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Point-of-Sale Lenders

With e-commerce enjoying strong growth, various online lenders are offering ways for consumers to finance purchases at checkout.

PayPal, whose CEO is Dan Schulman (pictured), was an early entrant in this segment with its Bill Me Later product, now called PayPal Credit. Affirm, which is headed by former PayPal co-founder Max Levchin, is another competitor. Lending Club, Prosper and Amazon have all been eyeing this market, too.

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Firms that Offer Small-Business Term Loans

OnDeck and Kabbage offer term loans to small businesses that often can't qualify for traditional bank loans. OnDeck, led by Noah Breslow, lends mainly to mom-and-pop shops — think bakeries, florists and restaurants — that need $50,000 or $100,000 or $200,000 to buy new equipment or purchase inventory. OnDeck started out as a balance-sheet lender, but it recently took a big step toward becoming more of a technology provider when it struck a deal with JPMorgan Chase that will enable the banking giant to make online loans to its small-business customers. Kabbage has a similar hybrid model — making loans in some situations and licensing its technology in others.

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SBA Lenders

Tech upstart SmartBiz has built a platform that aims to take the pain out of applying for a Small Business Administration loan. Using SmartBiz' online application, business owners can prequalify for loans of up to $350,000 in a matter of minutes. If they are ultimately approved, the funds could arrive within a week. Interest rates range from 6.25% to 7.25% and fees can add up to about 4% of the loan's value, though SmartBiz offers discounts on fees if business owners apply through Sam's Club stores. The loans are funded through Golden Pacific Bank in Sacramento, Calif.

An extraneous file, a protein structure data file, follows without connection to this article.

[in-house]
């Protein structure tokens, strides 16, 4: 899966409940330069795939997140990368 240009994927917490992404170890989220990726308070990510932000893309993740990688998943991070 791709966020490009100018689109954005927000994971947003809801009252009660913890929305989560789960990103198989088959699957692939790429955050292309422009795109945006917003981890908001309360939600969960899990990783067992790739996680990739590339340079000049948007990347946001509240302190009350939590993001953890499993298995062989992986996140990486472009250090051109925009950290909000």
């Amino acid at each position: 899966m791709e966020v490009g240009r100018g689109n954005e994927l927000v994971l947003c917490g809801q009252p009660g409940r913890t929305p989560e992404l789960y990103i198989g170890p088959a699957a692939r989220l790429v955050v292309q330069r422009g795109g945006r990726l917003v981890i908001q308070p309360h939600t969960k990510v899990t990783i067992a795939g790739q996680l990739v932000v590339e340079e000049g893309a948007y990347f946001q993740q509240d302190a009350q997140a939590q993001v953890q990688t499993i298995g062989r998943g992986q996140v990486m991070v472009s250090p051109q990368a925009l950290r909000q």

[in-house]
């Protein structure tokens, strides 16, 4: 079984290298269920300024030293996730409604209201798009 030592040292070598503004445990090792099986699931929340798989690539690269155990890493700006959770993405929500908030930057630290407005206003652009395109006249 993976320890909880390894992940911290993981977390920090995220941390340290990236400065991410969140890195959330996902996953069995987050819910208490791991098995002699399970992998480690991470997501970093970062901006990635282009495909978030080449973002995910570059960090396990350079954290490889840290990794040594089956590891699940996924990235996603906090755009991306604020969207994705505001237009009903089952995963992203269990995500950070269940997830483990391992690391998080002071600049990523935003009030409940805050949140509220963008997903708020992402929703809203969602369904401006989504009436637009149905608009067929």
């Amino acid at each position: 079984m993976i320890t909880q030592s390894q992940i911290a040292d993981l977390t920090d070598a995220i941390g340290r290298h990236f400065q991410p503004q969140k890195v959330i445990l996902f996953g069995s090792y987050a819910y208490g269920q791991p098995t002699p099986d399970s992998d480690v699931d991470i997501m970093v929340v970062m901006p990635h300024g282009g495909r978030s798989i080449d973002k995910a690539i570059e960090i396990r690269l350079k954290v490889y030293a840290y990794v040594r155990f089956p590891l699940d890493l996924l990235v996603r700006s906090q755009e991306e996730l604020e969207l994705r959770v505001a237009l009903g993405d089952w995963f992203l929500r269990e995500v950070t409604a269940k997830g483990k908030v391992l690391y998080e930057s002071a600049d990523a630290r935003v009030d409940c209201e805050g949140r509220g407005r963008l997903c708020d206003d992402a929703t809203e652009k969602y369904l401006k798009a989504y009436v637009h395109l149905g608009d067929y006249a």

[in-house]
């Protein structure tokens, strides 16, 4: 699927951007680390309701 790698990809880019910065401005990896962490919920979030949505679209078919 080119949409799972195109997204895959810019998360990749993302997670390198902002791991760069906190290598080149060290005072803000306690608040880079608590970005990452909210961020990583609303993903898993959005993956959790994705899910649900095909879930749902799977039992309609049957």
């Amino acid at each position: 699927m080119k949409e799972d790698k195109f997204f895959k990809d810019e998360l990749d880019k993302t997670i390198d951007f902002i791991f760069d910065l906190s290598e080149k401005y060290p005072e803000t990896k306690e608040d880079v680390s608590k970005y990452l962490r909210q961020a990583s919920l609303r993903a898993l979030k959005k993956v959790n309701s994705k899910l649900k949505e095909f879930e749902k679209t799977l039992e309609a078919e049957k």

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Merchant Cash Advance Providers

These companies are sometimes described as subprime small-business lenders, because they provide high-cost cash to firms that cannot qualify for bank loans. Unlike a term loan, which has a fixed repayment schedule, a borrower that takes out a merchant cash advance agrees to turn over a percentage of future sales to the lender.

Capify, headed by David Goldin, CAN Capital and Credibly are among the online lenders competing in this market. The large payment companies PayPal and Square offer similar products to merchants that use their networks.

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Invoice Finance Lenders

BlueVine is an online-only lender that offers small firms advances on their unpaid invoices. The application process is 100% automated and, once approved, borrowers can get cash for that first unpaid invoice within 24 hours and even sooner for subsequent invoices. The two-year-old BlueVine recently raised $40 million in fresh capital.